Let’s talk about those golden years that we’ve all been told to plan for since we were first old enough to put a few dollars aside for our futures. This notion of doing something right now because it’s going to turn out to have been a good idea later didn’t start when we got our first paid job. No way. It had been going on for forever from our perspective.
I don’t know when it started for you, but for me, I think it was probably when I was first told to wash my hands or brush my teeth. You know about all that stuff. Pick up your toys and put them away so you’ll know where they are the next time you want to play. Make your bed so it’ll be already straightened up when you’re ready for bed. Learn to read so you can go to college when you’re older. It just went on and on, with no end in sight. Do this or that today for the sake of a better tomorrow.
Most of that do it today because tomorrow you’ll be glad you did coaching we got turned out to be generally good advice. The cumulation of habits, skills and all that stuff we now know serve us fairly well. Thanks for all of that encouragement and insistance.
But back to those golden years. I certainly have no issue with doing what we can to prepare for the day when we no longer have a job that pays the bills and lets us order a pizza now and then. We still need money, golden years or not. The same goes for staying as healthy as we can and trying not to alienate our friends and family. We still need it all, job or no job, work and responsibilities or not. Those kind of things are what they are, and we still need them, whatever our age.
It’s the golden part of golden years that I’m having some confusion about. Sure, we’re talking about old age, but just calling it what it is seems to be too uncomfortable for many and probably most people. It’s not that you are old and getting older, you have merely transitioned into your golden years. Presumably you’ve been looking forward to the transition for years and have finally made it. It is the icing on the cake that is your successful life.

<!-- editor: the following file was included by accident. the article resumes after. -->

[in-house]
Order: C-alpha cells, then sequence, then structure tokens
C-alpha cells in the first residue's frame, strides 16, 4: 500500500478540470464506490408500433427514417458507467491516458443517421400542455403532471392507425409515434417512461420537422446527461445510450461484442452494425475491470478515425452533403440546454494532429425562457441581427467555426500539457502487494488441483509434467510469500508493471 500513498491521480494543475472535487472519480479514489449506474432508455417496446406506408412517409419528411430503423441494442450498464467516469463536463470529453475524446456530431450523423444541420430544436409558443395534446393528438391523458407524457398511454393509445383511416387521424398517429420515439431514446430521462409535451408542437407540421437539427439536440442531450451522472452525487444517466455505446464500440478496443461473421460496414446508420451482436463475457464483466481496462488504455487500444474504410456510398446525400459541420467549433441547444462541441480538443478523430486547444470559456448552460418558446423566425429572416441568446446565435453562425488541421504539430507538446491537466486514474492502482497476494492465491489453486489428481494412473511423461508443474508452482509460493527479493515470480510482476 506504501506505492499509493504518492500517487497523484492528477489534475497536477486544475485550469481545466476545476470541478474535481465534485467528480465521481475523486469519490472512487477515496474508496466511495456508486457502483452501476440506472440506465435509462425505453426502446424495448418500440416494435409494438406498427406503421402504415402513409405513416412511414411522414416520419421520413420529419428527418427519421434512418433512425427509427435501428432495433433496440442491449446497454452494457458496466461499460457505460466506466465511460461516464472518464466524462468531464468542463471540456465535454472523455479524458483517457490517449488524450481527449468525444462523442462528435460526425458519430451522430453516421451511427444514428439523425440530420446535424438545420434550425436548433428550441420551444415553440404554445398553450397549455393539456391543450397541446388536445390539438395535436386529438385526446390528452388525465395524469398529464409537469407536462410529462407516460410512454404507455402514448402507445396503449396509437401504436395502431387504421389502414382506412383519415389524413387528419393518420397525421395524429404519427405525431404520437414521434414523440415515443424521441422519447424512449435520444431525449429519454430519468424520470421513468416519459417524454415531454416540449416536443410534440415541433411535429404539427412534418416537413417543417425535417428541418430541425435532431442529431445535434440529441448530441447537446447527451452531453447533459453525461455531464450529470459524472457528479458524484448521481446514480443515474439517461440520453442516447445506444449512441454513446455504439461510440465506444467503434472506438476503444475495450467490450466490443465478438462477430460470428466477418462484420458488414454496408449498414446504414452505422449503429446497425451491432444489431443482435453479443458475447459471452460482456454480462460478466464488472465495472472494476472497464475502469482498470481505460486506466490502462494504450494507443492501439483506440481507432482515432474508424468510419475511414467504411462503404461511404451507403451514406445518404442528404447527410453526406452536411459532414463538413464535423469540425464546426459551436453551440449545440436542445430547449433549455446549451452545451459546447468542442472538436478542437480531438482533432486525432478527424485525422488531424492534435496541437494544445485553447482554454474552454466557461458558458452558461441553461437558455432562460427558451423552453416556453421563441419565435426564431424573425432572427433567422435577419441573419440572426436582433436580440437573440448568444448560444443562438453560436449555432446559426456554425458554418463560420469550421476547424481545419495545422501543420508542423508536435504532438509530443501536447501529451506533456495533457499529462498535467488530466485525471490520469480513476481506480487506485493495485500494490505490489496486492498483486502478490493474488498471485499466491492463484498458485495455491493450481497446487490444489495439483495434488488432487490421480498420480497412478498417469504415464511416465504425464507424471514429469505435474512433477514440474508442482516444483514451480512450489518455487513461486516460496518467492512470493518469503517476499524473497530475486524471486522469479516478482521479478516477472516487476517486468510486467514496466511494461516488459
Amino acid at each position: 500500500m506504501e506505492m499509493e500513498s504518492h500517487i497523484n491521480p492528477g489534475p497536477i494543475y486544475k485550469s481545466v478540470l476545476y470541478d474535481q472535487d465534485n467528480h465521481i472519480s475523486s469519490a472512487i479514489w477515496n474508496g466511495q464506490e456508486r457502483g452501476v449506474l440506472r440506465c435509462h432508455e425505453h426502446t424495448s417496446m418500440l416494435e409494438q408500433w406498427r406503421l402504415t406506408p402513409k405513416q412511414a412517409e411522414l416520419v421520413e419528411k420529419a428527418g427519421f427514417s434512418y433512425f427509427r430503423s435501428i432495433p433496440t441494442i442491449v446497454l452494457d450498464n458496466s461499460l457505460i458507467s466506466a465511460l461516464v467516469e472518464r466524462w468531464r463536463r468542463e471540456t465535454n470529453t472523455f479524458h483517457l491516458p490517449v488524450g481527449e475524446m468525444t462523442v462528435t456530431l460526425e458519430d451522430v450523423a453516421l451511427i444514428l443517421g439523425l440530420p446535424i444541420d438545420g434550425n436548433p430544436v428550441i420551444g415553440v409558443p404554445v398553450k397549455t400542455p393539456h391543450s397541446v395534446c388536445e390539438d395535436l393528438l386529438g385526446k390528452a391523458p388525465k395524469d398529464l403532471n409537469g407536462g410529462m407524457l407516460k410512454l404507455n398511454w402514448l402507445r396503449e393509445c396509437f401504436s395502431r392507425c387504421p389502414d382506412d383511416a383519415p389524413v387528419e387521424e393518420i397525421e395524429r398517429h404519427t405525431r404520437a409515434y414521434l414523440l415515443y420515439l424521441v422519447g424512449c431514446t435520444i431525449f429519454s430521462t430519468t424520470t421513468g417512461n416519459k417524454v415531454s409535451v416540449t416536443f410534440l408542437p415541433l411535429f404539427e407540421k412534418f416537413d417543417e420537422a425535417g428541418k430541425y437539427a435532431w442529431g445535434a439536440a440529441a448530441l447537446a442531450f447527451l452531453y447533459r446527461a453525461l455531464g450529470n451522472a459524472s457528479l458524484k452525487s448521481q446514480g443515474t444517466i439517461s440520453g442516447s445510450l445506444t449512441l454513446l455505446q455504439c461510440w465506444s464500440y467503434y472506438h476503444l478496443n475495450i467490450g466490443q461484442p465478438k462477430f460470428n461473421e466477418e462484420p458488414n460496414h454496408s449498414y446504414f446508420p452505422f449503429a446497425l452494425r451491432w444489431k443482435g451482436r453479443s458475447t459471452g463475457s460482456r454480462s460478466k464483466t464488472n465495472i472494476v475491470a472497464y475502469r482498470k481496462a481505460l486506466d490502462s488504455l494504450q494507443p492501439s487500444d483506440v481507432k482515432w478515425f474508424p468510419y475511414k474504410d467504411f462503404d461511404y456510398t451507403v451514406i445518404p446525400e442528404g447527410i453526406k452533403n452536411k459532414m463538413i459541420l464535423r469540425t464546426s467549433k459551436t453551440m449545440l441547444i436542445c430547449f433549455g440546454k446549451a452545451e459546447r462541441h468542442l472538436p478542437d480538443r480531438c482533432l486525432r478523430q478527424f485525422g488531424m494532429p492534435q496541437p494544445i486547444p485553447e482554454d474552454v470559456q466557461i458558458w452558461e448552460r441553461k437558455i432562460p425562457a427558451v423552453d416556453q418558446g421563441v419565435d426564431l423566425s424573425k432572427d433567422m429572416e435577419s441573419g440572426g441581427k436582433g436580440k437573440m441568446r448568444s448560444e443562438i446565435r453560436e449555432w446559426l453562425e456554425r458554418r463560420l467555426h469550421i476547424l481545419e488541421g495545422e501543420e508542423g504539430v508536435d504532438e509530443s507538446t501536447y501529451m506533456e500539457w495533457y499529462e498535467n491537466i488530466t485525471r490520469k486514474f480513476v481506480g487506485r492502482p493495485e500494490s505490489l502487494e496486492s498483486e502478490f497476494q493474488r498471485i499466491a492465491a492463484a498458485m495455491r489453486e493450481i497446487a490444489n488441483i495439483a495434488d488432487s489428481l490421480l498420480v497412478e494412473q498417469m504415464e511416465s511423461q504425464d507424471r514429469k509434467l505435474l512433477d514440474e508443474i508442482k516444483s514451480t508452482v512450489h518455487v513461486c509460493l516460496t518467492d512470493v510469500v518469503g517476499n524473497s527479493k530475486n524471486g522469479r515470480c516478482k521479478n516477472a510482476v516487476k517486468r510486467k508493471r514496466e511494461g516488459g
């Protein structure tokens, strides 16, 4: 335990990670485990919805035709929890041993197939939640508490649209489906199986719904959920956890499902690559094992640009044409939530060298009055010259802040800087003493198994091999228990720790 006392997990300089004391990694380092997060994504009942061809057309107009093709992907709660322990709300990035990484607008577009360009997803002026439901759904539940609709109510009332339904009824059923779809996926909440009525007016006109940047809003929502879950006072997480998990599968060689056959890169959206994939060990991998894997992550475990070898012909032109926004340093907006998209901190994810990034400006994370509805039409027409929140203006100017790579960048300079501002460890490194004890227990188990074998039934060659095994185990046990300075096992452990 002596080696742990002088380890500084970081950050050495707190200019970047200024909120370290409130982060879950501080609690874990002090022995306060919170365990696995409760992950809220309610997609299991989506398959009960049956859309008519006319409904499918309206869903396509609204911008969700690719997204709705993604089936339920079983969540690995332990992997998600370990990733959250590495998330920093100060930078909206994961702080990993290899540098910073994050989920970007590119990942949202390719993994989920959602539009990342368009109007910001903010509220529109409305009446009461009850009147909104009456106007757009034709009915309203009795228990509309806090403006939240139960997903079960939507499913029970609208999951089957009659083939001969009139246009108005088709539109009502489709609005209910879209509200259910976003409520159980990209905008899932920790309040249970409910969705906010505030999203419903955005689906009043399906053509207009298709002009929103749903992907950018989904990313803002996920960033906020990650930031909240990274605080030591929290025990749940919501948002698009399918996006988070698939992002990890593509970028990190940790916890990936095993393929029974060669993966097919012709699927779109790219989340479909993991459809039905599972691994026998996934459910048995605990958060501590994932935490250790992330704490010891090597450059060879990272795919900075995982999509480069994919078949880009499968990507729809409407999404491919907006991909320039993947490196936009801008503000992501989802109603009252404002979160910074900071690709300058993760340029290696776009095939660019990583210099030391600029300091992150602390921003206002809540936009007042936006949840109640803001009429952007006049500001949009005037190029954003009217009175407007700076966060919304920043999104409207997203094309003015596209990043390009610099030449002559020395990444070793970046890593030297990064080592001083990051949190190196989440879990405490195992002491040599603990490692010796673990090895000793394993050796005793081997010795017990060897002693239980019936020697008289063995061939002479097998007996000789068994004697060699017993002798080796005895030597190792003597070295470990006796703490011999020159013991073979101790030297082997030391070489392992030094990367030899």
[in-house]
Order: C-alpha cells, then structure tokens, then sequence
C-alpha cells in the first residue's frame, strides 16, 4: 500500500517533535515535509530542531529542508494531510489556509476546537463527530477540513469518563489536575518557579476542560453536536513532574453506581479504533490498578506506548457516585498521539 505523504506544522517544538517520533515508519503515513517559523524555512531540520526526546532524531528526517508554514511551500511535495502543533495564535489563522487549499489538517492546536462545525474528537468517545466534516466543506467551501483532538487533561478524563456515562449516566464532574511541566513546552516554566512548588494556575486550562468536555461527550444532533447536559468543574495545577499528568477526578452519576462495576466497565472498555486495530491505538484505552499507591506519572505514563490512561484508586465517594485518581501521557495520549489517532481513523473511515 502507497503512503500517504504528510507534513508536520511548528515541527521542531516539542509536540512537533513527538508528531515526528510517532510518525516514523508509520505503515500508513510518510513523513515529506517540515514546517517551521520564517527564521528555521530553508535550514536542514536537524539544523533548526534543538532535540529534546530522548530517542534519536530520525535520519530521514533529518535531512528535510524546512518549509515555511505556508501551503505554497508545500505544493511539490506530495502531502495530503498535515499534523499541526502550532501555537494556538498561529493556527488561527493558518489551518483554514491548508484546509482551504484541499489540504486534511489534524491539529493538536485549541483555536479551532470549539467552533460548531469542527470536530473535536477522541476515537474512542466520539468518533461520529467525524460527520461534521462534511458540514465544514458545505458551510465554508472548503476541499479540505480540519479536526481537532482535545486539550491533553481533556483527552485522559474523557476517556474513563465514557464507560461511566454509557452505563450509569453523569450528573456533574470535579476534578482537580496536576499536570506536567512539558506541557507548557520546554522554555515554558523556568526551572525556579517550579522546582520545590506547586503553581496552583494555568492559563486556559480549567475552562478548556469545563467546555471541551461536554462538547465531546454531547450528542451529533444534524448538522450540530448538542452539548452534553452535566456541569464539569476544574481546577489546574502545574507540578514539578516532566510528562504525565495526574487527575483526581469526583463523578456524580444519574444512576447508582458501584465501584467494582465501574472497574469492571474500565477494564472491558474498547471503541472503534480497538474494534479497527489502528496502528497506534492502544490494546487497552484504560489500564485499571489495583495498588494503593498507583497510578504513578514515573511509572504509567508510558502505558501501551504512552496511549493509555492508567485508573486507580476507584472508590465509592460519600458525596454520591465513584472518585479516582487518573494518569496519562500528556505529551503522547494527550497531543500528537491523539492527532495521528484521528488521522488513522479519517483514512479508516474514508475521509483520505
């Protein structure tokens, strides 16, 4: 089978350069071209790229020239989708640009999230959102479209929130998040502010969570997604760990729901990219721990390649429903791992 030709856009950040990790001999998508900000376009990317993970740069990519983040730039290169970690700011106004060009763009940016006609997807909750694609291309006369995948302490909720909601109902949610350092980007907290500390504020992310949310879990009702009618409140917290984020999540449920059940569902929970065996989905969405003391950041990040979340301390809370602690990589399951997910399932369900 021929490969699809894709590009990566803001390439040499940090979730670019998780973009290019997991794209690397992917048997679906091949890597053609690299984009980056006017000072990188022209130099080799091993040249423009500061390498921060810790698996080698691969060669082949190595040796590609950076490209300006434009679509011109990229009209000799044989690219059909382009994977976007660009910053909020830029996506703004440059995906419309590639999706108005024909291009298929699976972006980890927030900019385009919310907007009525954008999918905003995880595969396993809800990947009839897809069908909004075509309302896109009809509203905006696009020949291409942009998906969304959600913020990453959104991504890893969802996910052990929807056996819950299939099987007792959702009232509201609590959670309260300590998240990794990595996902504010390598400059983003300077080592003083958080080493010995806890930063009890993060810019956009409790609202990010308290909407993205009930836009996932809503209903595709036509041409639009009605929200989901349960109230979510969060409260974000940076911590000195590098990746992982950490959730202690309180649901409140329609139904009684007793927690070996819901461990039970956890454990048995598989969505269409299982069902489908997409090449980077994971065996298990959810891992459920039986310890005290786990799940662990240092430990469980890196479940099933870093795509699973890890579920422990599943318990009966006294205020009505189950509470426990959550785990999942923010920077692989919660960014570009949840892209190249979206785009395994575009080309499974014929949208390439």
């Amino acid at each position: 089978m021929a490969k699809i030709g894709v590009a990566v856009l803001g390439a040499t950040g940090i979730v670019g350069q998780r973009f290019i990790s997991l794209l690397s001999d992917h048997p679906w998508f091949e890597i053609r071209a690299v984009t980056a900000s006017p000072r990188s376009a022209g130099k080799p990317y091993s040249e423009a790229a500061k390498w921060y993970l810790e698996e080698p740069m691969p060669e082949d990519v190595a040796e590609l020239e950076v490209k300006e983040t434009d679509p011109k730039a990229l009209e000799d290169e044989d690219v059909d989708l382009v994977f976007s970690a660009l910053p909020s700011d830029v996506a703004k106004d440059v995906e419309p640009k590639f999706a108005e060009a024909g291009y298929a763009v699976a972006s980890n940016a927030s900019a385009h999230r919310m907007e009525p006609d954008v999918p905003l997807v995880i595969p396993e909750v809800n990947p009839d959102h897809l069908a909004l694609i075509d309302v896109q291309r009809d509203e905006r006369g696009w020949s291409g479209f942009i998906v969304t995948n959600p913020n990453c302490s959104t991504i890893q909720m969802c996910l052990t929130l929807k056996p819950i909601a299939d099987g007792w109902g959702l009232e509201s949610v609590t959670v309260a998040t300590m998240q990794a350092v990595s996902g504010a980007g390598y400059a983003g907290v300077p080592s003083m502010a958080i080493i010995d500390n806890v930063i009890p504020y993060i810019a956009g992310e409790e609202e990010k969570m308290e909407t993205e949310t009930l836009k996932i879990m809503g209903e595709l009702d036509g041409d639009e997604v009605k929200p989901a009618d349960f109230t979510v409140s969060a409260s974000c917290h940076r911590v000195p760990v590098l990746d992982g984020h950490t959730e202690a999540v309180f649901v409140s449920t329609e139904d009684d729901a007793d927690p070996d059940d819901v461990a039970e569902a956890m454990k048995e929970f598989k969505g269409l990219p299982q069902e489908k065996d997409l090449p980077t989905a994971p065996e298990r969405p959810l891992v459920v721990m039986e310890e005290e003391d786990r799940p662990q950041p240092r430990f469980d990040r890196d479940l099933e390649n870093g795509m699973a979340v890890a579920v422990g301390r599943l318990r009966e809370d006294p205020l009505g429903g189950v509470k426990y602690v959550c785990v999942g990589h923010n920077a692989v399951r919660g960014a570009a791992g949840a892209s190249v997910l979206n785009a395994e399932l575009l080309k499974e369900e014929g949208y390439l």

But just when do those golden years start? This mostly seems to be relative. If you retire from a job and don’t start a new full-time job, you are in your golden years, unless you retired before most people retire. It’s fuzzy, but you get the idea. A good rule of thumb that works most of the time is that if you are at least 60 years old and do not have an active, go to work income, you are probably in your golden years.
Of course, another much simpler way of saying it is if you are old and don’t work anymore, you are in your golden years. Here, work only counts if you are getting paid for working. It really is boiling down. Golden years are for those of us who are old and not getting paid for anything we are doing today.
Not doing anything productive that produces personal income or justifies others supporting you and your activities is generally seen as being lazy or parasitic. That is unless you also happen to be old and self-supporting. In that event, you are golden or at least in your golden years.
Here’s the fact. All of us are going to get old, if we survive the first sixty years or so, and some of us are already there, since we got a head start. Just as all that glitters is not gold, all that is gold does not glitter. If the golden years imply an upgrade from the pre-gold years, I suspect that most of us who are already old are still waiting on our upgrades.
Along with not having to get up early and go to work every week day, we no longer have the opportunity to get up and go to work every work day. Along with no longer having to deal with all of those demands, expectations and interruptions, there are no more demands, expectations and interruptions. Along with the weekend no longer being a break from the busy week, there isn’t the busy week any more. Along with there no longer being too many things to do, places to go and people to see, there is very little that has to be done, no where you have to go and no one you have to see or who has to see you.
At first, the golden years are like an extended vacation, but one day you realize that there is nothing you have to go back to, nothing you get to go back to. It’s like going on the perfect cruise; but once you get on board, you discover that it’s not as satisfying as you had expected but you still have to stay for the duration.
I’m okay with being old and getting older, but please don’t refer to me and the golden years in the same sentence. For some old people, it may be an upgrade. If so, I am glad I didn’t have to live their lives. But for me and many other old people, I suspect that growing old is what it is, but golden is not a term we would use to describe it.
I suspect that it’s true that all work and no play makes Jack a dull boy and Jill a dull girl; but all play and no work runs the risk of making Jack and Jill a couple of dull old people, definitely not golden.